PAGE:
The London-based National Portrait Gallery has been raising almost $58 million to buy an 18th-century painting by Joshua Reynolds.
Titled Portrait of Omai (1776), the work features a man called Omai, who was from Tahiti. In the late 18th century, Omai was the fixture at all toasts of British high society. Omai reached Paris in 1768 – being only the second ever Pacific Islander to reach Europe. The painting was valued at £50 million ($58 million) this year.
The backdrop of the fundraiser was the policy introduced by the UK government earlier this year. In March, the government temporarily banned the export of the work with the clause that allowed local institutions to acquire the work – if they can match the market price. After the initial deadline of July passed, it was extended until March 2023. It was not the only such instance either; in April, the government banned the export of a Bellotto painting under a similar clause.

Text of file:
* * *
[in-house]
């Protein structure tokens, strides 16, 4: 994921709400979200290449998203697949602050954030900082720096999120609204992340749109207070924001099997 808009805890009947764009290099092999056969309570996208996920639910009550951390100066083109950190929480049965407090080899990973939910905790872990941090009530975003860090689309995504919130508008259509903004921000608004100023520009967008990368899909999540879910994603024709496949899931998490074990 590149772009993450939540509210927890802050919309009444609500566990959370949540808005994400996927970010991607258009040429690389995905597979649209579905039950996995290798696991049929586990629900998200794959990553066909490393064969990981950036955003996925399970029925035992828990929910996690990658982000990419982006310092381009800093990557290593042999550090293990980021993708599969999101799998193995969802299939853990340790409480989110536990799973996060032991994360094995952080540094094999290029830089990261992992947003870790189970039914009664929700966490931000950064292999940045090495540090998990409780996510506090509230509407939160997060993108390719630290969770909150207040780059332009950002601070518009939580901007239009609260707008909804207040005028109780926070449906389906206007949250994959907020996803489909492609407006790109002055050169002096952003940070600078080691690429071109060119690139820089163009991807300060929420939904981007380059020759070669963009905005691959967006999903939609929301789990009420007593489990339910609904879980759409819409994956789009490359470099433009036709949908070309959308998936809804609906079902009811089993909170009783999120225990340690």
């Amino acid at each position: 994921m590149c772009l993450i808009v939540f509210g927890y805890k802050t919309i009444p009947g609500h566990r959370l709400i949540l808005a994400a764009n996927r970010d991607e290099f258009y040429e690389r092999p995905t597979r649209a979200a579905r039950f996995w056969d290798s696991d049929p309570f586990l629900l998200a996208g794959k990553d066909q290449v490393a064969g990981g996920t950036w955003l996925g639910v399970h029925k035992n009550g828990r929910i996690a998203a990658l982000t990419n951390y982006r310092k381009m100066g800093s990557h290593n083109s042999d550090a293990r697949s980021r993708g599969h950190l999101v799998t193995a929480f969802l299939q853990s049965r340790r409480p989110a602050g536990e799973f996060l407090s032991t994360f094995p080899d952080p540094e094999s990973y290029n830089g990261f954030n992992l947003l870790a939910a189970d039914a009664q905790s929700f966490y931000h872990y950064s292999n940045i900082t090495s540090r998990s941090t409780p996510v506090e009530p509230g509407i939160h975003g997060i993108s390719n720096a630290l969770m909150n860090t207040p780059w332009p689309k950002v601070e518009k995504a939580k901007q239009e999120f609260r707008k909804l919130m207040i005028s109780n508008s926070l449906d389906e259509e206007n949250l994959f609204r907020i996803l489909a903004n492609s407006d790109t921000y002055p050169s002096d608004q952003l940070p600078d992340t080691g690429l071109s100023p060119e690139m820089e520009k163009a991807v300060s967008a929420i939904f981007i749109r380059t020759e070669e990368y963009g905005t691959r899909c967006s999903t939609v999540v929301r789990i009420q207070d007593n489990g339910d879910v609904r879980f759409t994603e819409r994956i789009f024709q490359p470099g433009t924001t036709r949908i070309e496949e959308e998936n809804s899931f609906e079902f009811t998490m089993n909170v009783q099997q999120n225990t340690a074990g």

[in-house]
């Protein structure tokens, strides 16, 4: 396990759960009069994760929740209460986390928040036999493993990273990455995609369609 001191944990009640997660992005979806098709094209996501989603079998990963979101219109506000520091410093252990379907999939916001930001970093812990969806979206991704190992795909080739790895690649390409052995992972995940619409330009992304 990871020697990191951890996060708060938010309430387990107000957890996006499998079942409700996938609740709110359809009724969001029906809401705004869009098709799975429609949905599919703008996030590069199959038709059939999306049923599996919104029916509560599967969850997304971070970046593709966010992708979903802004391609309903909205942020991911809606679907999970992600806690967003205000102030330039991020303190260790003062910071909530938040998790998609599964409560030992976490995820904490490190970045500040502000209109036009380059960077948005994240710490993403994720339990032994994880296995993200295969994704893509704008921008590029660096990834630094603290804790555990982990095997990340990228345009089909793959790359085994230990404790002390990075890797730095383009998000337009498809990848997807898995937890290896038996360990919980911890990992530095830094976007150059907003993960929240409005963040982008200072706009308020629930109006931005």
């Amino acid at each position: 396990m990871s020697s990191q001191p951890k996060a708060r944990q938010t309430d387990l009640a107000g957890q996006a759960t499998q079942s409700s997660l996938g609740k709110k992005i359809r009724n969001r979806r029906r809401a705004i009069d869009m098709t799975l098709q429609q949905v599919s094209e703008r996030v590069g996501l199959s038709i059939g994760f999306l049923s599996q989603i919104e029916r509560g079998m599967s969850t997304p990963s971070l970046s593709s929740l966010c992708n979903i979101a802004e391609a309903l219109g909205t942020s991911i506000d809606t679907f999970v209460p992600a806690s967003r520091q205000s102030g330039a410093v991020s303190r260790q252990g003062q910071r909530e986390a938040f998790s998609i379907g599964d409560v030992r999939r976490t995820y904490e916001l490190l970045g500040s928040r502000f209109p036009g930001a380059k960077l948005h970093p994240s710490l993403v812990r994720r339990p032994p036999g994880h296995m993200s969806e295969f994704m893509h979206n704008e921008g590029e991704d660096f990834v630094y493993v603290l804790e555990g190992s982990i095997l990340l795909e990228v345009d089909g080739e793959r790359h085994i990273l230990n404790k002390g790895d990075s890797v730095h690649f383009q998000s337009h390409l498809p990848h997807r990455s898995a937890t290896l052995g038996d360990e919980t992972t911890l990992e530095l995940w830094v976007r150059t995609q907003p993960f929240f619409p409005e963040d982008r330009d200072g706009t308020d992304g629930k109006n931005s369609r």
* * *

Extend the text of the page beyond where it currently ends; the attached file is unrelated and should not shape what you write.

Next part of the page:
A spokesperson for the gallery gave a detailed statement about the fundraiser:
“Sir Joshua Reynolds’s Portrait of Omai is one of the greatest British portraits and a painting of singular national, and international, cultural significance. The National Portrait Gallery is supportive of the crucial efforts being made to give UK institutions the opportunity to acquire this uniquely important painting for the nation to ensure it goes on public display once and for all, where it belongs. The second deferral period will give us the chance to explore a number of fundraising leads and gives potential supporters the opportunity to come forward to help stop this key work of British culture from leaving.”
The National Portrait Gallery has been closed since 2020 as it undergoes its largest-ever redevelopment. It seems likely that the gallery is hoping to display the acquired portrait after it re-opens. The gallery has given no indication of how much funds they have already collected.